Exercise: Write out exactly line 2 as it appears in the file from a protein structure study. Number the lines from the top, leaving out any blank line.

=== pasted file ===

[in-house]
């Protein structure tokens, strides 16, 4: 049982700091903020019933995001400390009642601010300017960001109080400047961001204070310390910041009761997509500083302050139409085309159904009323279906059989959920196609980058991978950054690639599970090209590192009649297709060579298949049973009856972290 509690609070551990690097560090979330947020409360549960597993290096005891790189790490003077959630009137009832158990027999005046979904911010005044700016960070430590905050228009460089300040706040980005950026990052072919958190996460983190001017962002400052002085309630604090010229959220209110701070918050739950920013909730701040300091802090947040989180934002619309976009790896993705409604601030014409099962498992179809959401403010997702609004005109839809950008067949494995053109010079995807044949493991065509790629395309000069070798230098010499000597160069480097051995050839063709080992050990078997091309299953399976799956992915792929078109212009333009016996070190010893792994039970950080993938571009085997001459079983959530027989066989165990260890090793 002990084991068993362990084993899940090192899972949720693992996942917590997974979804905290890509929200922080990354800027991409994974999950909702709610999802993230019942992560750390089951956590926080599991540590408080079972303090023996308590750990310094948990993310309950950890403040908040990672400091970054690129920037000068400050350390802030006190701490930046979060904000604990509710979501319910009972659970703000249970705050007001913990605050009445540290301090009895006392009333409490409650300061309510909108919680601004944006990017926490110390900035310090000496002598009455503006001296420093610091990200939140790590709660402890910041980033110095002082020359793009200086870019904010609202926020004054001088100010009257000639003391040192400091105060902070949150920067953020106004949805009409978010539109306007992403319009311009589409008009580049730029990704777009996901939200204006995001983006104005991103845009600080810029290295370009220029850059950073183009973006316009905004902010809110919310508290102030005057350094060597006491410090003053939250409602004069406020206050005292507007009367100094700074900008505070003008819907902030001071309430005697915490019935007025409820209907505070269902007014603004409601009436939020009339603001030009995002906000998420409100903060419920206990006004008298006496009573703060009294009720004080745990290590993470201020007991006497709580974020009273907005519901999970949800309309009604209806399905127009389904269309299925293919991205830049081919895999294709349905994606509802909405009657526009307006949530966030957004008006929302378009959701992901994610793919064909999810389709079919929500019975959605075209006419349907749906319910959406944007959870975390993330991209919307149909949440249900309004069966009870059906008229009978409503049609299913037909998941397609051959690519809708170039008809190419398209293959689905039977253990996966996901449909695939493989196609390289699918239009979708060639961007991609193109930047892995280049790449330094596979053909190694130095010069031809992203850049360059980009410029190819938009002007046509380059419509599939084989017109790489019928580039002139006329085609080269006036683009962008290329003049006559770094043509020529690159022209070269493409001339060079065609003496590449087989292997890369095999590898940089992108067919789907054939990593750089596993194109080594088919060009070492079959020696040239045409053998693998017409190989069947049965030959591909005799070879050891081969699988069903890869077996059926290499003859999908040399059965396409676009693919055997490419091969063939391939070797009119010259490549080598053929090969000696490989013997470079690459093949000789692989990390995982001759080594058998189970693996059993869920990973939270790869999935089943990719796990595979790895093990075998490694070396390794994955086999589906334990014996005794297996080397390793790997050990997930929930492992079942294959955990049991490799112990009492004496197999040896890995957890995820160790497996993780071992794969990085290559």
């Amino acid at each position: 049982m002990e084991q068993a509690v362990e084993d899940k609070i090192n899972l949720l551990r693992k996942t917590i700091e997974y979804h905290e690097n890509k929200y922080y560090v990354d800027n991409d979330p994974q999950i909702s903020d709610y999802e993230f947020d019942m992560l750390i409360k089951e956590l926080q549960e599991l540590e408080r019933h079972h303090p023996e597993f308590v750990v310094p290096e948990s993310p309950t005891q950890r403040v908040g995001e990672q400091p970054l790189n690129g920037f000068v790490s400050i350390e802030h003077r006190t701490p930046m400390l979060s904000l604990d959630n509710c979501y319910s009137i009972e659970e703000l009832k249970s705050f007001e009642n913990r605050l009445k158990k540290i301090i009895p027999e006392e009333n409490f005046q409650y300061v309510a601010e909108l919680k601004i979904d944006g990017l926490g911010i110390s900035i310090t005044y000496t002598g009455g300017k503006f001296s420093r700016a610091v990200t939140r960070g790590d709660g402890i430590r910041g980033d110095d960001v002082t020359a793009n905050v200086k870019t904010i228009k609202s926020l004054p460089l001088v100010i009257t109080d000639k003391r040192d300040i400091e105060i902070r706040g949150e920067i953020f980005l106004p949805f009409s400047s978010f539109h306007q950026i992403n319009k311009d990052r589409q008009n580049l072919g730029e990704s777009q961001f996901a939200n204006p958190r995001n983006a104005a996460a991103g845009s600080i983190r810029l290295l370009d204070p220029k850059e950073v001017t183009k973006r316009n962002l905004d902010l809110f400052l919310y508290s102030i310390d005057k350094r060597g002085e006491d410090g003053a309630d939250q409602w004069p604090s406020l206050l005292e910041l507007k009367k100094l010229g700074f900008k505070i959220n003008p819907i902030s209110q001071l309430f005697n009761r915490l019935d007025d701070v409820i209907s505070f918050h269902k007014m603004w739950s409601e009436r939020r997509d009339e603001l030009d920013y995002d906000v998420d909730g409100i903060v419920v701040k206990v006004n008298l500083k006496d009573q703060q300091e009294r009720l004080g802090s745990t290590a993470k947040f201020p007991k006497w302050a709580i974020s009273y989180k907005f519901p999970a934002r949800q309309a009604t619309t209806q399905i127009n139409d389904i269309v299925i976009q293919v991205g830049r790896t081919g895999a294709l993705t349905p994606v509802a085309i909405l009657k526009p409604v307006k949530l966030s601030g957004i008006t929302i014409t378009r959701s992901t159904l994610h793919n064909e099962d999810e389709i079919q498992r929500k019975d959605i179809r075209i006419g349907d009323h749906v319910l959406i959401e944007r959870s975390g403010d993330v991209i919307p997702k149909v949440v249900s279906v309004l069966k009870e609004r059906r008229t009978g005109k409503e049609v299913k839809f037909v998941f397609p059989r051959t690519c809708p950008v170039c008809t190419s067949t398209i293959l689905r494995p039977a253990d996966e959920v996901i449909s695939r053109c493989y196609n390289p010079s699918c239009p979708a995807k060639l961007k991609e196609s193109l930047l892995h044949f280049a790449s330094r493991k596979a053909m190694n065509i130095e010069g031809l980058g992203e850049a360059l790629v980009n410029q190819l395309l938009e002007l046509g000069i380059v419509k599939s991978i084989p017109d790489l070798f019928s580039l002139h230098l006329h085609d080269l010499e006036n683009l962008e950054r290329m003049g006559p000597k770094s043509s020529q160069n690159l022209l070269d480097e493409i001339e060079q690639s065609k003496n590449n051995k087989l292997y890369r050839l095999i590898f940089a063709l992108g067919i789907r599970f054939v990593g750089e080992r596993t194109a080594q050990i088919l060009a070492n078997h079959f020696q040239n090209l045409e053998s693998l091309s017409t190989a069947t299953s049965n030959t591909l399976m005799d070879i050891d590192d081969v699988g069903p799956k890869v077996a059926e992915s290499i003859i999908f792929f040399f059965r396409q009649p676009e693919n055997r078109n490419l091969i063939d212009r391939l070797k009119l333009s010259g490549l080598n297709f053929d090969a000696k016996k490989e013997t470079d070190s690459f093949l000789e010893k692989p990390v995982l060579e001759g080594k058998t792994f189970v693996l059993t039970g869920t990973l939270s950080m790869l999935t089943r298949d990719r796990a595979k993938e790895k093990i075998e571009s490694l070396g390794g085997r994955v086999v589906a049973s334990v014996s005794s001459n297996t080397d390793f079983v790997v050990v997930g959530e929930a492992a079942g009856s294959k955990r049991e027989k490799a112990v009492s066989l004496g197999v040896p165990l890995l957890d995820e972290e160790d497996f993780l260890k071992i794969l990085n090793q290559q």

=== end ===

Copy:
């Protein structure tokens, strides 16, 4: 049982700091903020019933995001400390009642601010300017960001109080400047961001204070310390910041009761997509500083302050139409085309159904009323279906059989959920196609980058991978950054690639599970090209590192009649297709060579298949049973009856972290 509690609070551990690097560090979330947020409360549960597993290096005891790189790490003077959630009137009832158990027999005046979904911010005044700016960070430590905050228009460089300040706040980005950026990052072919958190996460983190001017962002400052002085309630604090010229959220209110701070918050739950920013909730701040300091802090947040989180934002619309976009790896993705409604601030014409099962498992179809959401403010997702609004005109839809950008067949494995053109010079995807044949493991065509790629395309000069070798230098010499000597160069480097051995050839063709080992050990078997091309299953399976799956992915792929078109212009333009016996070190010893792994039970950080993938571009085997001459079983959530027989066989165990260890090793 002990084991068993362990084993899940090192899972949720693992996942917590997974979804905290890509929200922080990354800027991409994974999950909702709610999802993230019942992560750390089951956590926080599991540590408080079972303090023996308590750990310094948990993310309950950890403040908040990672400091970054690129920037000068400050350390802030006190701490930046979060904000604990509710979501319910009972659970703000249970705050007001913990605050009445540290301090009895006392009333409490409650300061309510909108919680601004944006990017926490110390900035310090000496002598009455503006001296420093610091990200939140790590709660402890910041980033110095002082020359793009200086870019904010609202926020004054001088100010009257000639003391040192400091105060902070949150920067953020106004949805009409978010539109306007992403319009311009589409008009580049730029990704777009996901939200204006995001983006104005991103845009600080810029290295370009220029850059950073183009973006316009905004902010809110919310508290102030005057350094060597006491410090003053939250409602004069406020206050005292507007009367100094700074900008505070003008819907902030001071309430005697915490019935007025409820209907505070269902007014603004409601009436939020009339603001030009995002906000998420409100903060419920206990006004008298006496009573703060009294009720004080745990290590993470201020007991006497709580974020009273907005519901999970949800309309009604209806399905127009389904269309299925293919991205830049081919895999294709349905994606509802909405009657526009307006949530966030957004008006929302378009959701992901994610793919064909999810389709079919929500019975959605075209006419349907749906319910959406944007959870975390993330991209919307149909949440249900309004069966009870059906008229009978409503049609299913037909998941397609051959690519809708170039008809190419398209293959689905039977253990996966996901449909695939493989196609390289699918239009979708060639961007991609193109930047892995280049790449330094596979053909190694130095010069031809992203850049360059980009410029190819938009002007046509380059419509599939084989017109790489019928580039002139006329085609080269006036683009962008290329003049006559770094043509020529690159022209070269493409001339060079065609003496590449087989292997890369095999590898940089992108067919789907054939990593750089596993194109080594088919060009070492079959020696040239045409053998693998017409190989069947049965030959591909005799070879050891081969699988069903890869077996059926290499003859999908040399059965396409676009693919055997490419091969063939391939070797009119010259490549080598053929090969000696490989013997470079690459093949000789692989990390995982001759080594058998189970693996059993869920990973939270790869999935089943990719796990595979790895093990075998490694070396390794994955086999589906334990014996005794297996080397390793790997050990997930929930492992079942294959955990049991490799112990009492004496197999040896890995957890995820160790497996993780071992794969990085290559």